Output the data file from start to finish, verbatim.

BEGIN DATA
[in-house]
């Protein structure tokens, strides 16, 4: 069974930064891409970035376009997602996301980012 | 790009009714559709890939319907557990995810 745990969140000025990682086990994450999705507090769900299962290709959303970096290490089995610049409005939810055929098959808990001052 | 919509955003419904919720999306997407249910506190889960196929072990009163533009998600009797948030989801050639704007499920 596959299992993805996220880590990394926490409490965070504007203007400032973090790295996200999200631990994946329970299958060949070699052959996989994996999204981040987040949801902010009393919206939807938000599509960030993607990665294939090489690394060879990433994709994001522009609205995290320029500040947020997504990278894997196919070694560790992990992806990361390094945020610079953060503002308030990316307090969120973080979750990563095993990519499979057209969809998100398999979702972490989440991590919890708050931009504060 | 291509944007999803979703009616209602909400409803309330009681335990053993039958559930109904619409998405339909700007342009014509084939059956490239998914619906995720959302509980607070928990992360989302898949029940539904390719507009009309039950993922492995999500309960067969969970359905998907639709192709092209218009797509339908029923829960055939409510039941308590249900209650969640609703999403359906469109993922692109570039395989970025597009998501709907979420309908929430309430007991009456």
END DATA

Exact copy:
[in-house]
């Protein structure tokens, strides 16, 4: 069974930064891409970035376009997602996301980012 | 790009009714559709890939319907557990995810 745990969140000025990682086990994450999705507090769900299962290709959303970096290490089995610049409005939810055929098959808990001052 | 919509955003419904919720999306997407249910506190889960196929072990009163533009998600009797948030989801050639704007499920 596959299992993805996220880590990394926490409490965070504007203007400032973090790295996200999200631990994946329970299958060949070699052959996989994996999204981040987040949801902010009393919206939807938000599509960030993607990665294939090489690394060879990433994709994001522009609205995290320029500040947020997504990278894997196919070694560790992990992806990361390094945020610079953060503002308030990316307090969120973080979750990563095993990519499979057209969809998100398999979702972490989440991590919890708050931009504060 | 291509944007999803979703009616209602909400409803309330009681335990053993039958559930109904619409998405339909700007342009014509084939059956490239998914619906995720959302509980607070928990992360989302898949029940539904390719507009009309039950993922492995999500309960067969969970359905998907639709192709092209218009797509339908029923829960055939409510039941308590249900209650969640609703999403359906469109993922692109570039395989970025597009998501709907979420309908929430309430007991009456």